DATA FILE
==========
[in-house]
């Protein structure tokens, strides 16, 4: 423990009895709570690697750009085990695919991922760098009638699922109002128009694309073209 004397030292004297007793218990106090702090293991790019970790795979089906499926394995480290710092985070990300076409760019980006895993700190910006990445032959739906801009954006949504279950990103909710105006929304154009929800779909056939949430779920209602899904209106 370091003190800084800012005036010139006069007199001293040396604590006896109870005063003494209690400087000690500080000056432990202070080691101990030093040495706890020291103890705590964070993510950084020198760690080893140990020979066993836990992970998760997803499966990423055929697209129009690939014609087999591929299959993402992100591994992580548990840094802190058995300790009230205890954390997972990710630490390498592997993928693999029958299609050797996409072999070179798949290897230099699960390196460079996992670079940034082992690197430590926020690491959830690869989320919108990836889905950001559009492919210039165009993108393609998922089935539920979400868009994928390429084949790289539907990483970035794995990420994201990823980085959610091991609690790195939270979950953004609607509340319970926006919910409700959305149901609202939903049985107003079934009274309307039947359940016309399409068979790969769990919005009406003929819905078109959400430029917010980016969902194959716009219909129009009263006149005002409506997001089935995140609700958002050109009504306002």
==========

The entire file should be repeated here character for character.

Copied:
[in-house]
């Protein structure tokens, strides 16, 4: 423990009895709570690697750009085990695919991922760098009638699922109002128009694309073209 004397030292004297007793218990106090702090293991790019970790795979089906499926394995480290710092985070990300076409760019980006895993700190910006990445032959739906801009954006949504279950990103909710105006929304154009929800779909056939949430779920209602899904209106 370091003190800084800012005036010139006069007199001293040396604590006896109870005063003494209690400087000690500080000056432990202070080691101990030093040495706890020291103890705590964070993510950084020198760690080893140990020979066993836990992970998760997803499966990423055929697209129009690939014609087999591929299959993402992100591994992580548990840094802190058995300790009230205890954390997972990710630490390498592997993928693999029958299609050797996409072999070179798949290897230099699960390196460079996992670079940034082992690197430590926020690491959830690869989320919108990836889905950001559009492919210039165009993108393609998922089935539920979400868009994928390429084949790289539907990483970035794995990420994201990823980085959610091991609690790195939270979950953004609607509340319970926006919910409700959305149901609202939903049985107003079934009274309307039947359940016309399409068979790969769990919005009406003929819905078109959400430029917010980016969902194959716009219909129009009263006149005002409506997001089935995140609700958002050109009504306002």